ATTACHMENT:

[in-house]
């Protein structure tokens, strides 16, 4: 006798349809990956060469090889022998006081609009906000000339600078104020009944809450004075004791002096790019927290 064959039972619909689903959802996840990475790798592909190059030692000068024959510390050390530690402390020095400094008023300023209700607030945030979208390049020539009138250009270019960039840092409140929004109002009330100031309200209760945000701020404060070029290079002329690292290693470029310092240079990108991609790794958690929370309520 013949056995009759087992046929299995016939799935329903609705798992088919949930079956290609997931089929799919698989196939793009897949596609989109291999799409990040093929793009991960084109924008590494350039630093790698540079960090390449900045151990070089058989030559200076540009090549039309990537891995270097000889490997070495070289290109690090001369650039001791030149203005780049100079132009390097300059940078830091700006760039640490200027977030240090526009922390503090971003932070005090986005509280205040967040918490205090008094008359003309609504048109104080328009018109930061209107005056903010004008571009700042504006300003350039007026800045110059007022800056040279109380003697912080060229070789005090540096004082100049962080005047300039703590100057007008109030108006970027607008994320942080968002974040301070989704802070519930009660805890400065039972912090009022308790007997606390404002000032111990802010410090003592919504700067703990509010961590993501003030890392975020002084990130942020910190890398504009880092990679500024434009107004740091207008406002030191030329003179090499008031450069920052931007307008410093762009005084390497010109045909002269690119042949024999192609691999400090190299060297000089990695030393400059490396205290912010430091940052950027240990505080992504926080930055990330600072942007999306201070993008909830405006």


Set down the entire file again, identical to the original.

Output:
[in-house]
């Protein structure tokens, strides 16, 4: 006798349809990956060469090889022998006081609009906000000339600078104020009944809450004075004791002096790019927290 064959039972619909689903959802996840990475790798592909190059030692000068024959510390050390530690402390020095400094008023300023209700607030945030979208390049020539009138250009270019960039840092409140929004109002009330100031309200209760945000701020404060070029290079002329690292290693470029310092240079990108991609790794958690929370309520 013949056995009759087992046929299995016939799935329903609705798992088919949930079956290609997931089929799919698989196939793009897949596609989109291999799409990040093929793009991960084109924008590494350039630093790698540079960090390449900045151990070089058989030559200076540009090549039309990537891995270097000889490997070495070289290109690090001369650039001791030149203005780049100079132009390097300059940078830091700006760039640490200027977030240090526009922390503090971003932070005090986005509280205040967040918490205090008094008359003309609504048109104080328009018109930061209107005056903010004008571009700042504006300003350039007026800045110059007022800056040279109380003697912080060229070789005090540096004082100049962080005047300039703590100057007008109030108006970027607008994320942080968002974040301070989704802070519930009660805890400065039972912090009022308790007997606390404002000032111990802010410090003592919504700067703990509010961590993501003030890392975020002084990130942020910190890398504009880092990679500024434009107004740091207008406002030191030329003179090499008031450069920052931007307008410093762009005084390497010109045909002269690119042949024999192609691999400090190299060297000089990695030393400059490396205290912010430091940052950027240990505080992504926080930055990330600072942007999306201070993008909830405006």